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…Bank of China Tower
Bank of China Tower, known as the tallest building in Hong Kong and Asia from 1989 to 1992, is 1,209-foot and it is a fitting building. The "Tower" sits in the central business district, a ribbon of land densely packed with banks and office buildings squeezed between mountain and harbor. It is one of the busiest, crowded, active, frenetic cities in the world. After experiencing it, I was attracted by its visual context and its special features, as this modern building has a flexible layout, reflective glasses, sustainability in architectural design……etc
I.M. Pei, the architect of Bank of China Tower, tends to use large, abstract forms and sharp, geometric designs. His glass clad structures seem to spring from the high tech modernist movement. His reliance on abstract form and materials such as stone, concrete, glass, and steel, has been considered a disciple of Walter Gropius. Nevertheless, he is more concerned with function than theory. Pei wanted to create a structure that would represent the aspirations of the Chinese people and symbolize good will toward the British people. His buildings are a unique testament to how the convergence of two great traditions, the Asian and the European, can create new aesthetic standards – timelessness in stone and glass. He has used the urban, modern style to create the building, such as steel frame and glass curtain wall. Bank of China Tower is the most noticeable building in Hong Kong, not only the number of stories but is also the only building that stands out from the rest of the other buildings because of it extraordinary shape.
Here come details of the Bank of China:
First of all, let us look back to 1883, William Le Baron Jenney invented the first "skyscraper construction" building, in which a metal structural skeleton supports an exterior wall on metal shelves (the metal frame or skeleton, a sort of three-dimensional boxlike grid, is still used today). His earliest surviving metal-skeleton structure, the Second Leiter Building of 1891, stands at the southeast corner of State and Van Buren streets in the Loop. The granite-face facade is extremely light and open, suggesting the metal frame behind. The building looks so modern that it comes as a shock to realize it is more than a century old. On the other hand, Ludwig Mies van der Rohe\'s structural and spatial concepts are analyzed through his three major building prototypes, specifically the skeleton frame building, both in its high- and low-rise manifestations, and the clear-span building. His most important projects are also examined, not only as isolated functions, but within the context of urban space. The \'Seagram\' building in New York, hailed as a masterpiece of skyscraper design, which profoundly influenced the form and architecture of the office building, and the open space in the city. The extruded metal and glass curtain wall of Seagram and its use of tinted glass became widely replicated. After the Seagram building was completed and it encourages street-level open space in association with high-rise buildings.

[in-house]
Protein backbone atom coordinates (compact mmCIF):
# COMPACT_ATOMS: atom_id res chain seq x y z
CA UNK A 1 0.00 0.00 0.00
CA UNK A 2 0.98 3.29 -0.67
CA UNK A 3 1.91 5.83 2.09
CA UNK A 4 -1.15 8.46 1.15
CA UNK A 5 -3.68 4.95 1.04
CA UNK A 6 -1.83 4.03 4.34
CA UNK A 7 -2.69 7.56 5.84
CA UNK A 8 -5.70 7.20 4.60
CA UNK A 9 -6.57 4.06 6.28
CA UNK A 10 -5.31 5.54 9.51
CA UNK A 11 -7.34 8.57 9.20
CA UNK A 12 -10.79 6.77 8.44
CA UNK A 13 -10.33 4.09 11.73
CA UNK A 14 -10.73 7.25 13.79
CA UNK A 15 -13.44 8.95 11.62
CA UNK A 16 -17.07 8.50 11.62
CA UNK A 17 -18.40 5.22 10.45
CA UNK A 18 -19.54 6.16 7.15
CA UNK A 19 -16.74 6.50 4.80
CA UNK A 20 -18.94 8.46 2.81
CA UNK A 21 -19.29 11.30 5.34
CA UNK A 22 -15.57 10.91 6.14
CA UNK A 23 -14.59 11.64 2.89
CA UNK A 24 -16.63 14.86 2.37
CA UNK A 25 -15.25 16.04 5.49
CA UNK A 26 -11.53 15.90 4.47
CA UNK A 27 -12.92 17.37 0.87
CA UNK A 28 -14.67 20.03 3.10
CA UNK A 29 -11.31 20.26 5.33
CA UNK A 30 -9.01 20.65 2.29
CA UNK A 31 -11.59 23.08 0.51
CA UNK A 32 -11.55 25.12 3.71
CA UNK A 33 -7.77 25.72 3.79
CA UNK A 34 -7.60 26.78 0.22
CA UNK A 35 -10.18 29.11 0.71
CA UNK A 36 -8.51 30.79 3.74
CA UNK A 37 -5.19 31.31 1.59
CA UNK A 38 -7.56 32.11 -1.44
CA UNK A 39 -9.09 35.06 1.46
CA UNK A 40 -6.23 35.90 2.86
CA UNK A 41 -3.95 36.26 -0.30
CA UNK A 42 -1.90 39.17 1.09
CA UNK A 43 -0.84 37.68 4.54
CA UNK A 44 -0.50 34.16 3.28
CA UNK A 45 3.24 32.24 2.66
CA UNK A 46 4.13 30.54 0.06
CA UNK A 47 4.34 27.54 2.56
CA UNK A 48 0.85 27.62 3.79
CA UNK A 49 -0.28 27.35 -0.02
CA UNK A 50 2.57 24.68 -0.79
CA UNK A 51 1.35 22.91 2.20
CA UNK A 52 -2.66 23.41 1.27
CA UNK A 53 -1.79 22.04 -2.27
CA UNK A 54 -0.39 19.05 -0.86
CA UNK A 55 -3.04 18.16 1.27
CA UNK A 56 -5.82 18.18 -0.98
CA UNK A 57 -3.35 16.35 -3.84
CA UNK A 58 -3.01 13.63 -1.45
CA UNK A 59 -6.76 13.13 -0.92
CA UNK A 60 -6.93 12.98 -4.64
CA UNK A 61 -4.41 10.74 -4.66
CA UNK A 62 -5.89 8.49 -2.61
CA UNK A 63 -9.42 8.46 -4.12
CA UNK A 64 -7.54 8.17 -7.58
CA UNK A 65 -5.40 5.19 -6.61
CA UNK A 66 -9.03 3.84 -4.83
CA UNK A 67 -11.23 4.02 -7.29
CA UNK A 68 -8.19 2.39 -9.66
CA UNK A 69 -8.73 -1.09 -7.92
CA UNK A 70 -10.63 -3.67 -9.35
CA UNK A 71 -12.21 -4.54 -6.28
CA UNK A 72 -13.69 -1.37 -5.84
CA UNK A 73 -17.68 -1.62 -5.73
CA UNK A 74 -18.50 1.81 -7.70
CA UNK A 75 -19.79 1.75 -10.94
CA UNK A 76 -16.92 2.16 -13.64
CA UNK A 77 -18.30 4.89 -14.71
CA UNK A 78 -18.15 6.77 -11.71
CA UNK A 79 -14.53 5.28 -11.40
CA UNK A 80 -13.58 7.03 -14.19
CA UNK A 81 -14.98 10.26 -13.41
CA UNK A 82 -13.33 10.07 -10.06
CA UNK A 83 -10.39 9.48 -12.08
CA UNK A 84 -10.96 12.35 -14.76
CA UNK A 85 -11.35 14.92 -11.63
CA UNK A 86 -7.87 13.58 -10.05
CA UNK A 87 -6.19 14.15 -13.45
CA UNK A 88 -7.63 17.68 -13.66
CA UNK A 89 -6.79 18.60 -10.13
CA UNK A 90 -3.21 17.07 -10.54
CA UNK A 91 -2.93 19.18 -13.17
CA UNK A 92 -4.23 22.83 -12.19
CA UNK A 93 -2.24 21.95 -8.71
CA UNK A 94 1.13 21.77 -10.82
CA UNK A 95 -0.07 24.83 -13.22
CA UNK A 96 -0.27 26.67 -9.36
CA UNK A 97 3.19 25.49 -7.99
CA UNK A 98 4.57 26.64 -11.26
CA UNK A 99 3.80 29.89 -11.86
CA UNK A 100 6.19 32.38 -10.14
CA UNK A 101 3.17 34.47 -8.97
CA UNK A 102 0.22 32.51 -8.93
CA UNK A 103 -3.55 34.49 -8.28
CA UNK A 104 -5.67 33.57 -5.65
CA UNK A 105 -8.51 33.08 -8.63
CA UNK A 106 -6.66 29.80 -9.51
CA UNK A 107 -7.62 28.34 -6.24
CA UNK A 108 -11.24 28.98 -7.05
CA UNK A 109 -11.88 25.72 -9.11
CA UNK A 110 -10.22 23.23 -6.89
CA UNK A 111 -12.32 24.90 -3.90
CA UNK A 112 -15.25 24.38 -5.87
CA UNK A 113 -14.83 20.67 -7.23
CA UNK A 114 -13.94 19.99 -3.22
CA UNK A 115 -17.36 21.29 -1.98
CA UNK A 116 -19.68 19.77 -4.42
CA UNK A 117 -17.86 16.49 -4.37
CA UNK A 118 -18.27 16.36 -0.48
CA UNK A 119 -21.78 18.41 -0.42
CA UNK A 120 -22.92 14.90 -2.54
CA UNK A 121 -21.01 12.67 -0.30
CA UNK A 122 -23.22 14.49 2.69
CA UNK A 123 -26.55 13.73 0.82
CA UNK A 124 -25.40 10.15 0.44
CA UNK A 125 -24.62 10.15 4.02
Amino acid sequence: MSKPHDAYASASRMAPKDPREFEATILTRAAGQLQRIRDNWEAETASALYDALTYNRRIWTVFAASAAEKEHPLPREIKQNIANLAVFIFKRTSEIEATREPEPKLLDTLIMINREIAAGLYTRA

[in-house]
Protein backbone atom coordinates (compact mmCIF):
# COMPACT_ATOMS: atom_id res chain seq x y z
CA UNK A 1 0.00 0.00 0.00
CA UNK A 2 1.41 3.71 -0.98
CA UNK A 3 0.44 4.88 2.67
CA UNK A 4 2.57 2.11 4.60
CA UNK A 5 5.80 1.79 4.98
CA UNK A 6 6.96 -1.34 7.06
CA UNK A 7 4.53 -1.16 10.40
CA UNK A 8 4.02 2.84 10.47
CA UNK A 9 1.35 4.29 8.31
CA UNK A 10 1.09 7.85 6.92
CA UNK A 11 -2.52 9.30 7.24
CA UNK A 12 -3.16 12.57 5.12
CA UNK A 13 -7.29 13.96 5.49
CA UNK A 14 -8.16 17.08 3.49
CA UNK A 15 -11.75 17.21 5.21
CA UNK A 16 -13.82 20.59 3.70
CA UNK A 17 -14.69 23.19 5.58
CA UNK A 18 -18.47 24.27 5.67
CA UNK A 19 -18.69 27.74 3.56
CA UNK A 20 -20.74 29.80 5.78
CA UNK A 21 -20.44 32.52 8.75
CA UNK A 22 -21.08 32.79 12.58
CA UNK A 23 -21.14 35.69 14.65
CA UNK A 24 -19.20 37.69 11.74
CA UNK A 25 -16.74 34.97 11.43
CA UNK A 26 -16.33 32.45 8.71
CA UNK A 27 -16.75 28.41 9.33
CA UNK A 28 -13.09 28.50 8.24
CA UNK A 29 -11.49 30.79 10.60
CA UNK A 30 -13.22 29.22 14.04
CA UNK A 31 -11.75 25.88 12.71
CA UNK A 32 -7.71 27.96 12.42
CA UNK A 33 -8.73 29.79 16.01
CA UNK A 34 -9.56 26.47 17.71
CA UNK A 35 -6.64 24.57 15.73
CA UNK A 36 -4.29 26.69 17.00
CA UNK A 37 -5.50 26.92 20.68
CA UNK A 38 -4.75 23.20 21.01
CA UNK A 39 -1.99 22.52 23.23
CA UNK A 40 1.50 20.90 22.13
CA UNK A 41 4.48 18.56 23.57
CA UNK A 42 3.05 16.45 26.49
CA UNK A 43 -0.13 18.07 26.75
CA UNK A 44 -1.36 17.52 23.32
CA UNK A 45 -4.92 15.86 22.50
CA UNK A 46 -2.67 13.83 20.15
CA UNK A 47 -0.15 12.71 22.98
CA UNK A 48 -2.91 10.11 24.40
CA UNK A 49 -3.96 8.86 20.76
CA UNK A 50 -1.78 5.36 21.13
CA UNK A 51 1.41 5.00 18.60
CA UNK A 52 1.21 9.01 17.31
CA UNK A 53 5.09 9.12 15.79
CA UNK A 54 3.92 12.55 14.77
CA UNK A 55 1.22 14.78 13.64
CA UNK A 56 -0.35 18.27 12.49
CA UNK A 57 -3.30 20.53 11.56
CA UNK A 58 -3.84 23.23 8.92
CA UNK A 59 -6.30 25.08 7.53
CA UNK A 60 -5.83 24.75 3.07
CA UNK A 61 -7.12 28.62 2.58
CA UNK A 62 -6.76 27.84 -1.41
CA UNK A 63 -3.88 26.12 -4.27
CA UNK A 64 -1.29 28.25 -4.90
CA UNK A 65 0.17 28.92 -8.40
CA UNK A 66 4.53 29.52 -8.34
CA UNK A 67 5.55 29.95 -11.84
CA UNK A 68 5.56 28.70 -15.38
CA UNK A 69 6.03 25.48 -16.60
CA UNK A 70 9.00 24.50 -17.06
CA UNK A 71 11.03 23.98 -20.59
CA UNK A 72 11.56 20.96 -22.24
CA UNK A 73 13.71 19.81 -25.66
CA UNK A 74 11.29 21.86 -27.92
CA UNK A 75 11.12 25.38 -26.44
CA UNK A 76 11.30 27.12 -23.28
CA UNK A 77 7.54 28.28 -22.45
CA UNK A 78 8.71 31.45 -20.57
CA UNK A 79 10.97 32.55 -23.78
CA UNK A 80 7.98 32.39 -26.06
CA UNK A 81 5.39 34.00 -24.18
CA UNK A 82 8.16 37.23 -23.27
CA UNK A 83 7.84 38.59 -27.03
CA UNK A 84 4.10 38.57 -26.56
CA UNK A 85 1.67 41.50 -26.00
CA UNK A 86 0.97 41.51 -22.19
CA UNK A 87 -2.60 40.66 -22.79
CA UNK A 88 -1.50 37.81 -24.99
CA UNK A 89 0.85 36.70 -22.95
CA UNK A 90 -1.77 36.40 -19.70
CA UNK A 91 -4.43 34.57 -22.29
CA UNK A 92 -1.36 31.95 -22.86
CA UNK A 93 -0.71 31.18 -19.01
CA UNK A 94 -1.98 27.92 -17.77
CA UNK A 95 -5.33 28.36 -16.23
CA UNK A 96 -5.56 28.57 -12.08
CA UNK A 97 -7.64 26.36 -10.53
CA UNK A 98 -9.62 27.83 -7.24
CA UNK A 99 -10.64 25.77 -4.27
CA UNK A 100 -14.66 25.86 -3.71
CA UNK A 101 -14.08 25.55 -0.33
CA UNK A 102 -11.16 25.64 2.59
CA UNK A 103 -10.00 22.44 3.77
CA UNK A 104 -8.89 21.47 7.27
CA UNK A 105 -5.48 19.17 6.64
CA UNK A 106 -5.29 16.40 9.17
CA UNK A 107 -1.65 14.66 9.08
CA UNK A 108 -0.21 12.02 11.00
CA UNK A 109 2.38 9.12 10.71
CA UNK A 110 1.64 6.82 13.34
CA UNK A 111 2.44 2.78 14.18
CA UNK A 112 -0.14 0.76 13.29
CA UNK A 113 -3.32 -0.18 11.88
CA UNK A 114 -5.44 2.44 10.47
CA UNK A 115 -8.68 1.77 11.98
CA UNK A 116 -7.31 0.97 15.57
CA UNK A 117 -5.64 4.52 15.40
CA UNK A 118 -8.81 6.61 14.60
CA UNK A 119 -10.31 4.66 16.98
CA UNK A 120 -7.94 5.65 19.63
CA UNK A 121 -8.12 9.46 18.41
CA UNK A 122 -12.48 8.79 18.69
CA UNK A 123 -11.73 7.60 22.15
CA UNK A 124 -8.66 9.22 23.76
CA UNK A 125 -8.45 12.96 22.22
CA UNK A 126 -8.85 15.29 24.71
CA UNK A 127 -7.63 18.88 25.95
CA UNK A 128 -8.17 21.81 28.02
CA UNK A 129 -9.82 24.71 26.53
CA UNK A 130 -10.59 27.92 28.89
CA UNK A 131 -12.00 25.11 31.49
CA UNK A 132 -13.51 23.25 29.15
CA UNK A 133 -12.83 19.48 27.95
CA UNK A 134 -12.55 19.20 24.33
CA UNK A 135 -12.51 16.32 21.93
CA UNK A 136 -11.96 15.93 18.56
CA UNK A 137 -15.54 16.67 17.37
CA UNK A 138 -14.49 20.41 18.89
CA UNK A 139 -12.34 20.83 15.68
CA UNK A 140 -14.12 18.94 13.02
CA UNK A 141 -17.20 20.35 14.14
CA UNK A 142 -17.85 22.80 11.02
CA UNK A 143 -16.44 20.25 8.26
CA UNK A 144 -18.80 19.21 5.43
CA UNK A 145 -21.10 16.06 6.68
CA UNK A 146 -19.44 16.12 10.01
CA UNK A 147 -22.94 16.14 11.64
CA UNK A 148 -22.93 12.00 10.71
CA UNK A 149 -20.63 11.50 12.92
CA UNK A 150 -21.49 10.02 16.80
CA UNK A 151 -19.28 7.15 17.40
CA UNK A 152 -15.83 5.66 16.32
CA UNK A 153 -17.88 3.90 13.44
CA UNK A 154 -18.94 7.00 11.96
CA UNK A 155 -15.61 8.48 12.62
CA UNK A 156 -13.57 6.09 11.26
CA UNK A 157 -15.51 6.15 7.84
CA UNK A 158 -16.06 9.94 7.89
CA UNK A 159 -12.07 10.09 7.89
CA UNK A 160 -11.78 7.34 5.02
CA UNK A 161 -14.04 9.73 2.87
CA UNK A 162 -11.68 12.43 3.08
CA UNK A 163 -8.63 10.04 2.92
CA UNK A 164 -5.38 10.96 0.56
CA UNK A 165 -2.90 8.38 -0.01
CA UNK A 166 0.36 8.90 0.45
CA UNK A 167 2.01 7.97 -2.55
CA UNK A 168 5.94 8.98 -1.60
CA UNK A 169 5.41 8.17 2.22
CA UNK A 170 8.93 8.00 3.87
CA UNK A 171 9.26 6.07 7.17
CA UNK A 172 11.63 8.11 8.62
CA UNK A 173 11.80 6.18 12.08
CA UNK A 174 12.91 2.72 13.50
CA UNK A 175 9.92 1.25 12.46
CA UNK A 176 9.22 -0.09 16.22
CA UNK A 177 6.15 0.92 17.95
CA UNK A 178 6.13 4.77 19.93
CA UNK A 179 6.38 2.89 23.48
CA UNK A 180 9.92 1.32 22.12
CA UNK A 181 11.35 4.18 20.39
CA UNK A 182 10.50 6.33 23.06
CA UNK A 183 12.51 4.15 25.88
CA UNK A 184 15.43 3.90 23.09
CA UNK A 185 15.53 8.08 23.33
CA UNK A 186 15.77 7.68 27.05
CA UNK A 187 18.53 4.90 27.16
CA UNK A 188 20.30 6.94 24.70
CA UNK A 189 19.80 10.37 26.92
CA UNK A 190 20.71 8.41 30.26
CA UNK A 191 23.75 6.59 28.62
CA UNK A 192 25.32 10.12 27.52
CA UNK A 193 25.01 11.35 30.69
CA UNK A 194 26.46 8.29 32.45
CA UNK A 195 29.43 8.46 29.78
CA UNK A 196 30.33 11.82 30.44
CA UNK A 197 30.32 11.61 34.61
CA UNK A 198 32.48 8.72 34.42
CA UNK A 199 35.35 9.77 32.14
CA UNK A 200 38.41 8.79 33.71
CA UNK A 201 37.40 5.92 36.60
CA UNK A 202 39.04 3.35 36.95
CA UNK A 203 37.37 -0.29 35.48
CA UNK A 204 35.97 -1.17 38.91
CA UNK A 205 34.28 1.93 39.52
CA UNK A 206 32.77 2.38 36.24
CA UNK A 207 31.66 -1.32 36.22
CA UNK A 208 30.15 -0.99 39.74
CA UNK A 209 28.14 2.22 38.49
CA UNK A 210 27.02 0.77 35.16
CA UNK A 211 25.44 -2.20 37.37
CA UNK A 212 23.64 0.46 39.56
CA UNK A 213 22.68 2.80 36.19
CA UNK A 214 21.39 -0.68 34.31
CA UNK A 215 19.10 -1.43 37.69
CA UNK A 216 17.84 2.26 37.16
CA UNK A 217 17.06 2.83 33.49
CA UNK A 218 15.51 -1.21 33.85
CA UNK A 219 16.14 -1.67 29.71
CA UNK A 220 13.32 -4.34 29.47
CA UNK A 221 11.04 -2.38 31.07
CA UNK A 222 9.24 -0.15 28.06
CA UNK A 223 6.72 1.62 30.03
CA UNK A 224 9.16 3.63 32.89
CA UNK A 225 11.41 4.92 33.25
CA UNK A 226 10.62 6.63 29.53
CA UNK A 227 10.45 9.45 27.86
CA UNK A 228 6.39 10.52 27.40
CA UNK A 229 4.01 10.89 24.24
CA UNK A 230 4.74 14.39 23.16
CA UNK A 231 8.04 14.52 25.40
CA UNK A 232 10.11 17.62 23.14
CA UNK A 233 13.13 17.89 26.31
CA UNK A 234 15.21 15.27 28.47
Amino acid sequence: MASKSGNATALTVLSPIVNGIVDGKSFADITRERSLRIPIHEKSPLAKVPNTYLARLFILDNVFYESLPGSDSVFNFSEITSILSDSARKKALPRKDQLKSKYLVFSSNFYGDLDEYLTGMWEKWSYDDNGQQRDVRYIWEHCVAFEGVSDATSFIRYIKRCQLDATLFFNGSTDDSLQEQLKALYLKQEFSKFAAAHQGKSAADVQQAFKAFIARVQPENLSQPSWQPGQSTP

According to Ken Yeang, skyscraper, as a city-in-the-sky, in a novel design approach that resembles urban design and planning as against the design of a conventional building in a high-rise structure. It is a new vertical theory of urban design. It also suggests ideas for the diversification of vertical land uses, the creation of public realms and places-in-the-sky, vertical landscaping, creating high-rise neighborhoods, vertical townscape, vertical transportation and accessibility.
Structure engineer Leslie Robertson describes the tubes as “bundled vertical space trusses." Almost the entire gravity load of the building flows through the structural diagonals behind the "Xs" of the facade to four corner columns. There is a fifth central column that splits into a tetrahedron at the twenty-fifth floor with branching legs that pass interior loads to the comer columns adding stability close to the base and the great clear span of the lobby.
The diagonals, intermediate minor columns and beams, and stiffening trusses in different planes are framed into the primary comer columns. The composite action steel and concrete comers lock the structural elements into a space frame structure, and this is what sets this building apart from others.
The “Tower” is sustainability in architectural design. Reduce in energy consumption is not the only strategy of sustainable design. The
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Structural system, Construction, Structural engineering, Skyscrapers, Tube, Curtain wall, I. M. Pei, Seagram Building, Steel frame, Bank of China Tower, Ludwig Mies van der Rohe, Central Plaza
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